The declaration, however, noted that “values and morality, trust and ethics in government require more than legislation.” There must be a concerted effort throughout the various sector of the social order. “The attainment of these values requires the integrated effort of the entire society and its constituent elements and institutions – legislative, executive, political, judicial, religious or civil – all engaging with each other to ensure transparency and accountability and good governance,” the declaration announced.

    In addition to establishing a state anti-corruption agency, key recommendations to Caribbean Governments were that each should:

    • develop, design, and institute, as a matter of urgency, legislation and regulations to register political parties to regulate party funding and campaign financing.

    • establish an independent procurement regulator to monitor and to investigate the award of government contracts, sub-contracts and licences, with the objective of ensuring probity, transparency, competition and value for money in the said awards. It is imperative that the regulator be given the power to halt proposed awards in instances of suspected irregularity or impropriety. Equally imperative is the need to apply strong penalties for breaches of procurement guidelines.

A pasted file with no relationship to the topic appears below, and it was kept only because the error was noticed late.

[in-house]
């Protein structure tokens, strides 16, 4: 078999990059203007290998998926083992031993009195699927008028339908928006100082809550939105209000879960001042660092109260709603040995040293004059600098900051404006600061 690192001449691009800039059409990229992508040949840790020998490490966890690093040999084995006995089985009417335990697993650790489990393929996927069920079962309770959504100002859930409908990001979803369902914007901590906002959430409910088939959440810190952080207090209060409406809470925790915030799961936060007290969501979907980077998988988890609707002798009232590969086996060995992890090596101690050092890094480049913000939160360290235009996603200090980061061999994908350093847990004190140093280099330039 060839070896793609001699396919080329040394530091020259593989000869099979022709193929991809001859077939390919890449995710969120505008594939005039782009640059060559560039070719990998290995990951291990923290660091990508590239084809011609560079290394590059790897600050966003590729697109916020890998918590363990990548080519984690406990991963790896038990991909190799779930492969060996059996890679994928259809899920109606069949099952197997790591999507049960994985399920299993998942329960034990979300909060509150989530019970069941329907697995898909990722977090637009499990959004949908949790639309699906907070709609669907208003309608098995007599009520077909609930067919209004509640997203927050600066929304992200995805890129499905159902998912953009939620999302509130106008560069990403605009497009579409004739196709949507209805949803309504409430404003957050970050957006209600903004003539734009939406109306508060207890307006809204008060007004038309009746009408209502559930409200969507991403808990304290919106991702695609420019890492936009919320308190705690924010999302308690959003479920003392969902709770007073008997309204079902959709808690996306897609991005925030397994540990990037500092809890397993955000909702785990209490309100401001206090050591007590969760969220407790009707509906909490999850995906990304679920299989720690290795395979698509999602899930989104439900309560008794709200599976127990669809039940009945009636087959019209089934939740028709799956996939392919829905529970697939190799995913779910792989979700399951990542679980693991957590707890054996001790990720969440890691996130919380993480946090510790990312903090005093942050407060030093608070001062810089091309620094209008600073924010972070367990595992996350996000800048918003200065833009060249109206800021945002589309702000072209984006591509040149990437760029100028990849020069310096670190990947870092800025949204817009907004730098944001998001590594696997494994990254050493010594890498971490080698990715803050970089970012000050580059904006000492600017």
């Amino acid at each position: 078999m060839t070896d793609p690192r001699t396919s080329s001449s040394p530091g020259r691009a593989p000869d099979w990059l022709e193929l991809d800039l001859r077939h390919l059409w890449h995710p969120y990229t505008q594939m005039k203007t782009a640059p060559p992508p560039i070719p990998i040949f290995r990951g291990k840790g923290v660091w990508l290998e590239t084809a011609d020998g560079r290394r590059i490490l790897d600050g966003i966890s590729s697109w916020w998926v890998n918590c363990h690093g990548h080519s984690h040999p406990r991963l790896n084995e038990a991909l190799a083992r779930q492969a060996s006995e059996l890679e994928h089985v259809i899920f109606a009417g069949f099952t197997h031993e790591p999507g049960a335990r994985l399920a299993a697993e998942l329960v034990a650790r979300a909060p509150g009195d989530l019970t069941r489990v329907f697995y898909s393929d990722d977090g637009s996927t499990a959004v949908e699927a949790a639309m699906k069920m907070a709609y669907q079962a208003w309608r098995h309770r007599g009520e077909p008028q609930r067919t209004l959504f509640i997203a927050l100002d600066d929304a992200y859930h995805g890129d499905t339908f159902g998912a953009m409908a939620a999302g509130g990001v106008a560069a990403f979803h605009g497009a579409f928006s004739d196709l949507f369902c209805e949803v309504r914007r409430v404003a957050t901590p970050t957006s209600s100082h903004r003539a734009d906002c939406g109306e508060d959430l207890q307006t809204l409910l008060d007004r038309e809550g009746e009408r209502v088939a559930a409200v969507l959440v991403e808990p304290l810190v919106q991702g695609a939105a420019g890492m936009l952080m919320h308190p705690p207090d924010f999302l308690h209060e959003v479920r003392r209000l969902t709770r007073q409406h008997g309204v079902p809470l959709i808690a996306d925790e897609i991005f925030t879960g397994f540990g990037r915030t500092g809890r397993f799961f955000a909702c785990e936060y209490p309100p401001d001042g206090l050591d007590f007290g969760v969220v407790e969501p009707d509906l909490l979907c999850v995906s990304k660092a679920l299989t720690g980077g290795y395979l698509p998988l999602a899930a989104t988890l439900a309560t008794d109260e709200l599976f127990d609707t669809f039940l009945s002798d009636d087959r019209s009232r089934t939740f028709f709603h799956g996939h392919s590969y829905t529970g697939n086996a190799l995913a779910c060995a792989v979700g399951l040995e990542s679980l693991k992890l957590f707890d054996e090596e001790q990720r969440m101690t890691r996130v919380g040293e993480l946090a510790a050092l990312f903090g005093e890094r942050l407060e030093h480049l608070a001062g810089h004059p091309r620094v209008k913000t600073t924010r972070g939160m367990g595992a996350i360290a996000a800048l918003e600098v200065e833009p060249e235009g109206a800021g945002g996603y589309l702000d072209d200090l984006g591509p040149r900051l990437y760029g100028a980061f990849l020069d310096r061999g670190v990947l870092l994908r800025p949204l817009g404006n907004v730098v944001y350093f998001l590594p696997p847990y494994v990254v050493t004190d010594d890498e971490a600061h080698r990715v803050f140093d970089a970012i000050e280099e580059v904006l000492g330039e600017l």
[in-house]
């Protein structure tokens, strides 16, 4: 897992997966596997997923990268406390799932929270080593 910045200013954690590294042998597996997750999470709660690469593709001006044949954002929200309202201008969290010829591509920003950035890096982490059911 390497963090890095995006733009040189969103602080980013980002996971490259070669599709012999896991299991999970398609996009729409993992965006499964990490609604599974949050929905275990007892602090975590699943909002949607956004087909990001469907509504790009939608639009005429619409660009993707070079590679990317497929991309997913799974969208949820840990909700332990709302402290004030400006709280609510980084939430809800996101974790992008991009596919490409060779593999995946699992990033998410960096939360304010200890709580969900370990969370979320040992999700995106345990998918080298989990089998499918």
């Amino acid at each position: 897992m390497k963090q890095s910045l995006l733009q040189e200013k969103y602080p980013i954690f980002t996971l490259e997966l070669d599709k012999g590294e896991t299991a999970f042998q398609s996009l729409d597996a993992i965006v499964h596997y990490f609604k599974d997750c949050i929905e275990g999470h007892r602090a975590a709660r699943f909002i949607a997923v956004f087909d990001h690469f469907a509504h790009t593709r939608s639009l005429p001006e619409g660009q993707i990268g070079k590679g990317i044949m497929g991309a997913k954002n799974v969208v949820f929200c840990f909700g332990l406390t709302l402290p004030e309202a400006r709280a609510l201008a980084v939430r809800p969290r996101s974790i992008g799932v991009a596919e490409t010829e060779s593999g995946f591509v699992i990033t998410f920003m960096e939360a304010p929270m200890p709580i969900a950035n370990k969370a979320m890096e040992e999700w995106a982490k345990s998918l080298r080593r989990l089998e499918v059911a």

• give consideration to the public filing and disclosure of assets, income and liabilities for all parliamentarians and critical level public officials.

    • Impose tough criminal and civil sanctions upon private sector entities for the bribery of public officials and require them to develop, implement and enforce company-wide anti-bribery compliance programmes.